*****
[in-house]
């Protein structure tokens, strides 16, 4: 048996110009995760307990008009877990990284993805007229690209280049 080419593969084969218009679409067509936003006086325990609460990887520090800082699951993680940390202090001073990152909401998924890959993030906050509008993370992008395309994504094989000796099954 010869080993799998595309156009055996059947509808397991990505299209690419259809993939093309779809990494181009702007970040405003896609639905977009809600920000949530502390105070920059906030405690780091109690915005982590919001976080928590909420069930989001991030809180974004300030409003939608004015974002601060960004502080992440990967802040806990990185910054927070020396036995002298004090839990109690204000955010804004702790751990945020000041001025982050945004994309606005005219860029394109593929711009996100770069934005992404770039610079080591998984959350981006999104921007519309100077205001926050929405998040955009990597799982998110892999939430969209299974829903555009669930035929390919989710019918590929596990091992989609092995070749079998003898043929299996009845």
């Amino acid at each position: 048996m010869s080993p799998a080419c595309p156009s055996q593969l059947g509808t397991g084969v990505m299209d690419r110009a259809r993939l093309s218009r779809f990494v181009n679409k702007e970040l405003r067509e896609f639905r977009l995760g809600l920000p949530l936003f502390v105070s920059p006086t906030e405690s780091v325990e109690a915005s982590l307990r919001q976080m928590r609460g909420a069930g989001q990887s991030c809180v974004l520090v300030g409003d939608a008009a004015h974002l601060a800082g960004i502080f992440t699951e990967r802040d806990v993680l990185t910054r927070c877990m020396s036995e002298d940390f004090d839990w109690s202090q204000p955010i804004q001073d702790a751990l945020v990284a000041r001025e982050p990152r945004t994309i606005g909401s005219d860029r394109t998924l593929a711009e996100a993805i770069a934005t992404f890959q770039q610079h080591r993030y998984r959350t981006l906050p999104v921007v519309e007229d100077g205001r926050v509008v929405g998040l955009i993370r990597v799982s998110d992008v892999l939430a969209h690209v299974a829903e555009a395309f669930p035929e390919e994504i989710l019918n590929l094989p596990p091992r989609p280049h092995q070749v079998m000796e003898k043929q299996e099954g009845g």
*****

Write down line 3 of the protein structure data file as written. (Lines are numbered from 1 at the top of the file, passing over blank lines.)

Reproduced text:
């Amino acid at each position: 048996m010869s080993p799998a080419c595309p156009s055996q593969l059947g509808t397991g084969v990505m299209d690419r110009a259809r993939l093309s218009r779809f990494v181009n679409k702007e970040l405003r067509e896609f639905r977009l995760g809600l920000p949530l936003f502390v105070s920059p006086t906030e405690s780091v325990e109690a915005s982590l307990r919001q976080m928590r609460g909420a069930g989001q990887s991030c809180v974004l520090v300030g409003d939608a008009a004015h974002l601060a800082g960004i502080f992440t699951e990967r802040d806990v993680l990185t910054r927070c877990m020396s036995e002298d940390f004090d839990w109690s202090q204000p955010i804004q001073d702790a751990l945020v990284a000041r001025e982050p990152r945004t994309i606005g909401s005219d860029r394109t998924l593929a711009e996100a993805i770069a934005t992404f890959q770039q610079h080591r993030y998984r959350t981006l906050p999104v921007v519309e007229d100077g205001r926050v509008v929405g998040l955009i993370r990597v799982s998110d992008v892999l939430a969209h690209v299974a829903e555009a395309f669930p035929e390919e994504i989710l019918n590929l094989p596990p091992r989609p280049h092995q070749v079998m000796e003898k043929q299996e099954g009845g």